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Clin Vaccine Immunol. 2012 December; 19(12): 1943–1948.
PMCID: PMC3535861

Assessment of Antigen-Specific and Cross-Reactive Antibody Responses to an MF59-Adjuvanted A/H5N1 Prepandemic Influenza Vaccine in Adult and Elderly Subjects

Abstract

Preparedness against an A/H5N1 influenza pandemic requires well-tolerated, effective vaccines which provide both vaccine strain-specific and heterologous, cross-clade protection. This study was conducted to assess the immunogenicity and safety profile of an MF59-adjuvanted, prepandemic influenza vaccine containing A/turkey/Turkey/01/2005 (H5N1) strain viral antigen. A total of 343 participants, 194 adults (18 to 60 years) and 149 elderly individuals (≥61 years), received two doses of the investigational vaccine given 3 weeks apart. Homologous and heterologous antibody responses were analyzed by hemagglutination inhibition (HI), single radial hemolysis (SRH), and microneutralization (MN) assays 3 weeks after administration of the first vaccine dose and 3 weeks and 6 months after the second dose. Immunogenicity was assessed according to European licensure criteria for pandemic influenza vaccines. After two vaccine doses, all three European licensure criteria were met for adult and elderly subjects against the homologous vaccine strain, A/turkey/Turkey/1/2005, when analyzed by HI and SRH assays. Cross-reactive antibody responses were observed by HI and SRH analyses against the heterologous H5N1 strains, A/Indonesia/5/2005 and A/Vietnam/1194/2004, in adult and elderly subjects. Solicited local and systemic reactions were mostly mild to moderate in severity and occurred less frequently in the elderly than in adult vaccinees. In both adult and elderly subjects, MF59-adjuvanted vaccine containing 7.5 μg of A/Turkey strain influenza virus antigen was highly immunogenic, well tolerated, and able to elicit cross-clade, heterologous antibody responses against A/Indonesia and A/Vietnam strains 6 weeks after the first vaccination.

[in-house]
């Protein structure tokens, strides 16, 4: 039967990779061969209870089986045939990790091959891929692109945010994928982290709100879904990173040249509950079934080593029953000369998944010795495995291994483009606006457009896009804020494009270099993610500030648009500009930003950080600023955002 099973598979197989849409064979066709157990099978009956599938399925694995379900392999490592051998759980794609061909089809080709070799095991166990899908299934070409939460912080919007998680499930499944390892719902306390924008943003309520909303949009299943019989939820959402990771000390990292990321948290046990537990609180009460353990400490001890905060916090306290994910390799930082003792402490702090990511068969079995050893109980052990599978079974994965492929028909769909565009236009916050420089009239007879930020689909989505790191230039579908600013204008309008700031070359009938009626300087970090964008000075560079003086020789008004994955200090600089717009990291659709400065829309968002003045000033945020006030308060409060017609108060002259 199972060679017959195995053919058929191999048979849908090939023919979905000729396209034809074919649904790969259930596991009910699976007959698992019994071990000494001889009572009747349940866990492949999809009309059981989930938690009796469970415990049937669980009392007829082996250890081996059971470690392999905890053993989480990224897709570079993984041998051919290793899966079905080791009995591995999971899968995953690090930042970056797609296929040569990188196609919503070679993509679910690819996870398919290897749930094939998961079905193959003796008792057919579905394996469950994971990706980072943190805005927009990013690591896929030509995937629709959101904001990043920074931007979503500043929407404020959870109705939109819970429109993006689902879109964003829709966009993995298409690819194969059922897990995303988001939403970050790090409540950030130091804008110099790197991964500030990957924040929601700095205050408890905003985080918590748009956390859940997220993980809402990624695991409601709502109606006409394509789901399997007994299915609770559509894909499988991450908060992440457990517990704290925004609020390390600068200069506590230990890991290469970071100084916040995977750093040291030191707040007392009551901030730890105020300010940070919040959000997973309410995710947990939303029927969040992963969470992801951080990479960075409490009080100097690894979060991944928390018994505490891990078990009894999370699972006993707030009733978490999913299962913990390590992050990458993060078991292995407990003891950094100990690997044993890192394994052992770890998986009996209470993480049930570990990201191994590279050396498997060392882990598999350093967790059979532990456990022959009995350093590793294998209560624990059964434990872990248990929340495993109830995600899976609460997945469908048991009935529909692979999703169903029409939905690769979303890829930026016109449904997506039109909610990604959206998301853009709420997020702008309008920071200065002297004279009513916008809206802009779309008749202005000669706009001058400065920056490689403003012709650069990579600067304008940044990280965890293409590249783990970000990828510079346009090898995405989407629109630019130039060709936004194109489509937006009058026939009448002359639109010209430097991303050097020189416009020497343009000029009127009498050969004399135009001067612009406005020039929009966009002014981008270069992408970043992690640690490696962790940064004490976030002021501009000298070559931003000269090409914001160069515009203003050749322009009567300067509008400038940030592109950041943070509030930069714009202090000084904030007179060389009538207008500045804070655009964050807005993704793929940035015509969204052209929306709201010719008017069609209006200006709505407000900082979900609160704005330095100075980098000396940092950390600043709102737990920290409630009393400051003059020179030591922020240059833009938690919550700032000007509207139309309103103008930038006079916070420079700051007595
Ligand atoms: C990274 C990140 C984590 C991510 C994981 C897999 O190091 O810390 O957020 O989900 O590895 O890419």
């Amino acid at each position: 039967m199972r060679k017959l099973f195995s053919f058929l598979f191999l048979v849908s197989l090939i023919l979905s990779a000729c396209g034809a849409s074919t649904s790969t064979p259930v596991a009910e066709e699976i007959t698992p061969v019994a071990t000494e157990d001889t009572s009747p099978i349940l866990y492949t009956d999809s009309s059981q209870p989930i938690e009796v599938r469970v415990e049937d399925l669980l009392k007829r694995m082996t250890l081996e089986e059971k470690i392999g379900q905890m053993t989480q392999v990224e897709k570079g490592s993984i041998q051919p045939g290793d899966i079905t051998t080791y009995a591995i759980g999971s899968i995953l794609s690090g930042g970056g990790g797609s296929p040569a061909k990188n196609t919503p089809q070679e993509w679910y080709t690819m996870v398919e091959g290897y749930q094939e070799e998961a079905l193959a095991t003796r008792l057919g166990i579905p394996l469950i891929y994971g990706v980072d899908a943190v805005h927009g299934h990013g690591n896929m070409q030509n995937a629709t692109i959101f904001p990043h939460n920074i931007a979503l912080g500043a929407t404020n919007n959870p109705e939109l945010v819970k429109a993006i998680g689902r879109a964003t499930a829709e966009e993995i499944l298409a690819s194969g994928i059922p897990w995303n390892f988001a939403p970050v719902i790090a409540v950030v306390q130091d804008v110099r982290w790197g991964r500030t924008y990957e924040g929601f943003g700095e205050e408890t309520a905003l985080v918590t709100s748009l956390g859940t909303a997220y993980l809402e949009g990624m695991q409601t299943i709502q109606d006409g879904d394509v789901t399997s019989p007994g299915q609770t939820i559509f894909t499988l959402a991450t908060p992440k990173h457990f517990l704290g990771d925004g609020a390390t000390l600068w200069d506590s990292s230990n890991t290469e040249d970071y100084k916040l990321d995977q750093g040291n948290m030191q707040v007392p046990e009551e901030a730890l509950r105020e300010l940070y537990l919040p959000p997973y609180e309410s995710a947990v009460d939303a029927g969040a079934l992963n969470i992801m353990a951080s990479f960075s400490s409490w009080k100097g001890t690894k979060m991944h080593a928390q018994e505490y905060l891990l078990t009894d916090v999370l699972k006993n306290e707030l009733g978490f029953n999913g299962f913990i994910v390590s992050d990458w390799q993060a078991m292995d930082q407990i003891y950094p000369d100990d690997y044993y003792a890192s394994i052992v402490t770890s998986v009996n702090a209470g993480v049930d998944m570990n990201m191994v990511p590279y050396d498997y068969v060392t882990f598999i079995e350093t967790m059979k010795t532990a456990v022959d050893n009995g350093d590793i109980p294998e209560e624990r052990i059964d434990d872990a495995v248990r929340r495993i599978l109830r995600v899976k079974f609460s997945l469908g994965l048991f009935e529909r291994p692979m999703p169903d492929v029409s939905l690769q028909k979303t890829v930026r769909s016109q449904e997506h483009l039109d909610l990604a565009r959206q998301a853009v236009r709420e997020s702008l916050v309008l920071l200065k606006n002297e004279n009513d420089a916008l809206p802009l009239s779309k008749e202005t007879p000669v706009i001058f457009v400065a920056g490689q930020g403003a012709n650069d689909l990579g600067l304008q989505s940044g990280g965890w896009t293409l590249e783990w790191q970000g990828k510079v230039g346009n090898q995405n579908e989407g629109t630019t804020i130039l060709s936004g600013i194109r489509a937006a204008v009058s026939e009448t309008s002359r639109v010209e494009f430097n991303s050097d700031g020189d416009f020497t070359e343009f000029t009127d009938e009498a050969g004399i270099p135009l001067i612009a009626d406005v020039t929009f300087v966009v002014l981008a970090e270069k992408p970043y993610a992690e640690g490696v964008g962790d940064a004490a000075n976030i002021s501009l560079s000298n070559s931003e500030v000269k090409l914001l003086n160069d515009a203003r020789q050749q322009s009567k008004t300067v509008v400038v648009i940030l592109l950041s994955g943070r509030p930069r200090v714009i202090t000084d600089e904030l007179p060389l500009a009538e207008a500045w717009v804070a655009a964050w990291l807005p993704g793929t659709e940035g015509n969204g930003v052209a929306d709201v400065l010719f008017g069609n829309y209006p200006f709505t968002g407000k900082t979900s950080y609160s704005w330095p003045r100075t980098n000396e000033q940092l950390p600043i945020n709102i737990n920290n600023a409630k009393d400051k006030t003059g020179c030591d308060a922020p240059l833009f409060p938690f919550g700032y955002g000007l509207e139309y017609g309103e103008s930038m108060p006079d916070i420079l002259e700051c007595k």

INTRODUCTION

Avian A/H5N1 influenza remains a potential pandemic threat to humans worldwide. Since the reemergence of the virus in 2003, bird populations across Asia, Africa, the Middle East, and Europe have been affected (38). At the time of writing, a total of 604 human cases of avian influenza disease had been reported to the World Health Organization, and 357 of those cases were fatal (36). Ongoing efforts to protect the human population against A/H5N1 influenza are essential. Vaccination is a highly effective and financially viable method of disease control and is, therefore, a key element of current international prepandemic preparedness strategy (37).

Due to viral evolution and antigenic shift, the exact subclade of virus responsible for any future pandemic cannot accurately be predicted. Therefore, an adequate prepandemic vaccine must induce the production of cross-reactive antibodies able to provide the individual with a degree of heterologous, cross-clade immunity. Several clinical trials of A/H5N1 vaccines containing A/Vietnam/1194/2004 strain antigen have shown that, as well as decreasing the amount of antigenic material required per dose (7), the oil-in-water adjuvant MF59 (Novartis Vaccines and Diagnostics) increases the production of cross-reactive, neutralizing antibodies (13, 14, 1820, 24, 28). The ability of MF59 to enhance antigen-specific and cross-reactive antibody responses has been demonstrated in vaccinees of all ages, including the elderly (2, 12, 33, 34) and other high-risk populations (1, 8, 9, 17, 22, 30, 39).